SvoNotes: Glass Half Full Or Empty Now?

The news of a potentially serious injury to Braxton Miller leaves Ohio State's season in doubt in some ways, but there's a lot to like still about the Buckeyes. There also could be a lot to worry about, so is it time for optimism or pessimism? Jeff Svoboda takes a look.

So it’s starting to become clear that Ohio State might have to confront a world that no fan wants to see – quarterback Braxton Miller could miss serious time with a shoulder injury suffered at Monday’s practice.

Obviously, the news is a blow to an Ohio State team many expected to contend for a spot in the initial College Football Playoff and thus an eighth national championship in school history.

But is all lost? Or can the Buckeyes rebound from this news and salvage the season – at least until the chance that Miller comes back, pending a report about the severity of the news?

Let’s break it down.

Reasons To Be Positive
--J.T. Barrett and Cardale Jones aren’t that bad. OK, they’re not Kenny Guiton. I mean, Kenny Guiton threw for 14 touchdowns in barely over 100 passes last year and set records for the longest play in OSU history and touchdown passes in one game. Guiton was the perfect backup for the Buckeyes, and he’s not walking through that door.

But there’s a lot to like with the team’s backups, especially Barrett, who Meyer and quarterbacks coach Tom Herman tabbed as the No. 2 QB on Saturday. Herman said he passed Jones this camp after entering clearly behind the Glenville glad simply because the offense moves the ball better when he’s on the field. Barrett’s arm strength isn’t his forte; instead, he’s a distributor with a good knowledge of the game.

Jones, meanwhile, has a cannon of an arm and can run with the best of them. Both are inexperienced and thus possibly prone to making mental mistakes, but there is still talent to work with.

--There’s a nice stable of weapons. Ezekiel Elliott. Roderick Smith. Curtis Samuel. Brionte Dunn. Warren Ball. Devin Smith. Evan Spencer. Corey Smith. Jeff Greene. Michael Thomas. James Clark. Johnnie Dixon. Noah Brown. Terry McLaurin. Jeff Heuerman. Nick Vannett. Marcus Baugh.

So yeah, there’s reason to be moderately excited here. Barrett is a distributor, a la Guiton, and there are some good people to distribute to. So yeah, the offense can still be pretty effective, as it turns out.

--OSU has survived worse. Think back to 2011. After a horrible scandal cost the team most of its best offensive talent for at least half the season, not to mention a wildly successful coach, Ohio State was a Big Ten contender in 2011 until the final weeks of the season. OK, that one ended pretty poorly with a 6-7 record, but the Buckeyes lost just about every game that season by a touchdown or less. With a few breaks going the other way, the Buckeyes could have put together a memorable campaign. And with a settled coaching staff and culture in place, the Buckeyes should be in better shape than they were then.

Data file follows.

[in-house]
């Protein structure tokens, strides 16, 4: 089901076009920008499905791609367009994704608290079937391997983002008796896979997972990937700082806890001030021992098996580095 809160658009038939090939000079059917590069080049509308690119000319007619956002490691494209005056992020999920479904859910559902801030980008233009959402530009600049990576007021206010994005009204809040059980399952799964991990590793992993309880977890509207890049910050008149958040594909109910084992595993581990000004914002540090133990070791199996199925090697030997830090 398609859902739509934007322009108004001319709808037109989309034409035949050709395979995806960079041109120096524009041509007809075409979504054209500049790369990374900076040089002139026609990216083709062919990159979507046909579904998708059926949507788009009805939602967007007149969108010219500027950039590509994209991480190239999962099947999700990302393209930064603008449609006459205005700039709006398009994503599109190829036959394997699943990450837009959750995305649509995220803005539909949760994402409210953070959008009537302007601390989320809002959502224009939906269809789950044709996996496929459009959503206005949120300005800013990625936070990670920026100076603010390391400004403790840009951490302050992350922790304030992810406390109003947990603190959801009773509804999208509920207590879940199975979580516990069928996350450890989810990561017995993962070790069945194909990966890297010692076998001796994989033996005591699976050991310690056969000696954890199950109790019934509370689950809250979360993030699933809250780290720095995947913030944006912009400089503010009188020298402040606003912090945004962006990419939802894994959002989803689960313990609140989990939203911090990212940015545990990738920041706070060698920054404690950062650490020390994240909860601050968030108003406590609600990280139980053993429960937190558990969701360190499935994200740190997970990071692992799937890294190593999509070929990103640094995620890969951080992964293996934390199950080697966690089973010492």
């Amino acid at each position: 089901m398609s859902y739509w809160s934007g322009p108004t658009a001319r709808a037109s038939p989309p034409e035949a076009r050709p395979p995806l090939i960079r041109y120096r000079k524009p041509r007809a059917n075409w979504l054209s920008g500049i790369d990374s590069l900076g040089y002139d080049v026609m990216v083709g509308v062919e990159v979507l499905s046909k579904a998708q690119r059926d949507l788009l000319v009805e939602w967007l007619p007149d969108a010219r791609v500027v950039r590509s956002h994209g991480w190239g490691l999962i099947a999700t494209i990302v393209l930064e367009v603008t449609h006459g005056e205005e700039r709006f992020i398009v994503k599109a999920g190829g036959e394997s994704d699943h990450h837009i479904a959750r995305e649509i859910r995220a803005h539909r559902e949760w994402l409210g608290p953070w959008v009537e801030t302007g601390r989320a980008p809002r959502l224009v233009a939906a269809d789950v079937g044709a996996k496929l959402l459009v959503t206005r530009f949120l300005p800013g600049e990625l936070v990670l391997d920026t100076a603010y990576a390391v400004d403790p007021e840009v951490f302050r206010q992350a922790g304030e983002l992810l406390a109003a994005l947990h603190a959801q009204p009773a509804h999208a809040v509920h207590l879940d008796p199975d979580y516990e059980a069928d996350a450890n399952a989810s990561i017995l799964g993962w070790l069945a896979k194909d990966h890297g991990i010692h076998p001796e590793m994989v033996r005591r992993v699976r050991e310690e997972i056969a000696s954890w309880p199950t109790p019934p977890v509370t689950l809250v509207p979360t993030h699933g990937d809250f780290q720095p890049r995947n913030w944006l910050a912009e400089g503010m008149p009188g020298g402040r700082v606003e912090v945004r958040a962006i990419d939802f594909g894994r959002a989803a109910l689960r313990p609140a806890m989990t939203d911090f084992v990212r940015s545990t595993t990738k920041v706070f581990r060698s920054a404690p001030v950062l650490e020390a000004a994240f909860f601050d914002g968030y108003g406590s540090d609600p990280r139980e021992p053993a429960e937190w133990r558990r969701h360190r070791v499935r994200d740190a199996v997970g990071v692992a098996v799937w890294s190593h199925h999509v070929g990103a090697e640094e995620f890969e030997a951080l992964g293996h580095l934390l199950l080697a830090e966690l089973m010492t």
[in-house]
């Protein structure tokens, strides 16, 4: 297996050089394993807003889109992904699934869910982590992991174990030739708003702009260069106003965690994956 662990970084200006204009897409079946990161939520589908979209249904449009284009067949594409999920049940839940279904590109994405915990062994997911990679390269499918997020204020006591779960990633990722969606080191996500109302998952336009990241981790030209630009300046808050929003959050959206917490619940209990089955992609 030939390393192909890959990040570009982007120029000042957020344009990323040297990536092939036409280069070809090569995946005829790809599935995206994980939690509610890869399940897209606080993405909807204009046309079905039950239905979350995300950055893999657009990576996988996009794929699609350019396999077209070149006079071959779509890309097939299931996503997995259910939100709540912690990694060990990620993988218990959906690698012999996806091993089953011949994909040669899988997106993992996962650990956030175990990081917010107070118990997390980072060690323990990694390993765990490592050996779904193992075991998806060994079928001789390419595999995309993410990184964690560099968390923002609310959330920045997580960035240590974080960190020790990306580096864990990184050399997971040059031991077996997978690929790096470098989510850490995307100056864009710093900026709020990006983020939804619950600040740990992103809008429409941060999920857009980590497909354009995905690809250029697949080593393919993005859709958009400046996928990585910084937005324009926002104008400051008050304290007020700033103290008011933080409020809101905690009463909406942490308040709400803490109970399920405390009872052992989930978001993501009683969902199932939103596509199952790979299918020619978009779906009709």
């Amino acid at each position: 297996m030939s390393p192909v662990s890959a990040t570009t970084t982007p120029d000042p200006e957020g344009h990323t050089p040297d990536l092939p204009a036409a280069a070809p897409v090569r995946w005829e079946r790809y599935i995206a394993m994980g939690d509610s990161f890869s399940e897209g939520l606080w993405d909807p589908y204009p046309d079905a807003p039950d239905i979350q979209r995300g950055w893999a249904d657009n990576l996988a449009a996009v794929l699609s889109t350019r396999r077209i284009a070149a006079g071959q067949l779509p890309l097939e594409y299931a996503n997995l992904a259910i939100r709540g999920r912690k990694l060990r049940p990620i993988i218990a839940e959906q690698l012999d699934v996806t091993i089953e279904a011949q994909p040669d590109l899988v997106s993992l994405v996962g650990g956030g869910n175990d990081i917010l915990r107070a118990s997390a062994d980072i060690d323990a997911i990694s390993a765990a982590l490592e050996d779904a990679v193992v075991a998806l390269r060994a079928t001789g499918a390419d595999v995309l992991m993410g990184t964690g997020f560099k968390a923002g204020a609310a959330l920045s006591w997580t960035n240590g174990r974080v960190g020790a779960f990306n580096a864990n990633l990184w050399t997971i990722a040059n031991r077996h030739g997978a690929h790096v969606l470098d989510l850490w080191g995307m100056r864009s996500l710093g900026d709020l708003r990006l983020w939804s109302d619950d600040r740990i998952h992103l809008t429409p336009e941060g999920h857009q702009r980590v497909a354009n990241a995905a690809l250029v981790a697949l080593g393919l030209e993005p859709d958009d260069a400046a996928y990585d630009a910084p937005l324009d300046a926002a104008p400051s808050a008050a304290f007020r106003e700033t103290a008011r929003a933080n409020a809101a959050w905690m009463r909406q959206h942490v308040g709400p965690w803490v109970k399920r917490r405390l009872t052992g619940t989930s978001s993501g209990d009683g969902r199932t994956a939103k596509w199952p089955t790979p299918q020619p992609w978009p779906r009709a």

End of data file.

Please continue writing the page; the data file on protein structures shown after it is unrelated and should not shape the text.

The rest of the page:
--Redshirt freshman quarterbacks aren’t so bad. Hey, they’ve won two Heismans in a row. And whereas Barrett was the No. 13 QB in the nation coming out of Wichita Falls (Texas) Rider, Johnny Manziel was rated No. 22 in the class of 2011. Crazier things have happened.

Reasons To Be Negative

--The quarterbacks are young. Ahem. Well, there’s no denying that neither Barrett nor Jones has ever taken a meaningful snap at Ohio State. In fact, Barrett hasn’t taken one since before he tore his ACL in the middle of the 2012 campaign, while Jones is likely even rustier after a year in prep school, a redshirt year at OSU and a year in which he was used sparingly last year. There’s going to be both rust and inexperience there, so the offense could really struggle in the early going.

--The schedule isn’t as easy as last year. People would feel better if Buffalo, San Diego State, Cal and Florida A&M were on the docket. Instead, OSU opens with Navy basically on the road before returning to play Virginia Tech. Both teams are receiving votes in the early polls, so neither is a gimme. After a game with Kent State and an open week, a Cincinnati team with a fair bit of talent and a solid quarterback comes to town. That’s another challenge.

--There isn’t much experience or leadership elsewhere. The losses have been well documented. The leading rusher and receiver are gone. Four starters from perhaps the best offensive line in history are out the door. Two first-round picks are gone on defense, not to mention the entire safety crew. That’s a lot, so losing the star QB and two-time league MVP would not lend itself to an easy replacement.

But here’s another place the Buckeyes could use Miller on the field – in the leadership realm. There are just 13 scholarship seniors on the roster, and some of them are stepping into much bigger roles in 2014. It’s a young team in a lot of ways, so having a leader like Miller on the field would be a huge benefit.

So is the glass half full of half empty? I guess we won’t know for sure until the MRI results are in.

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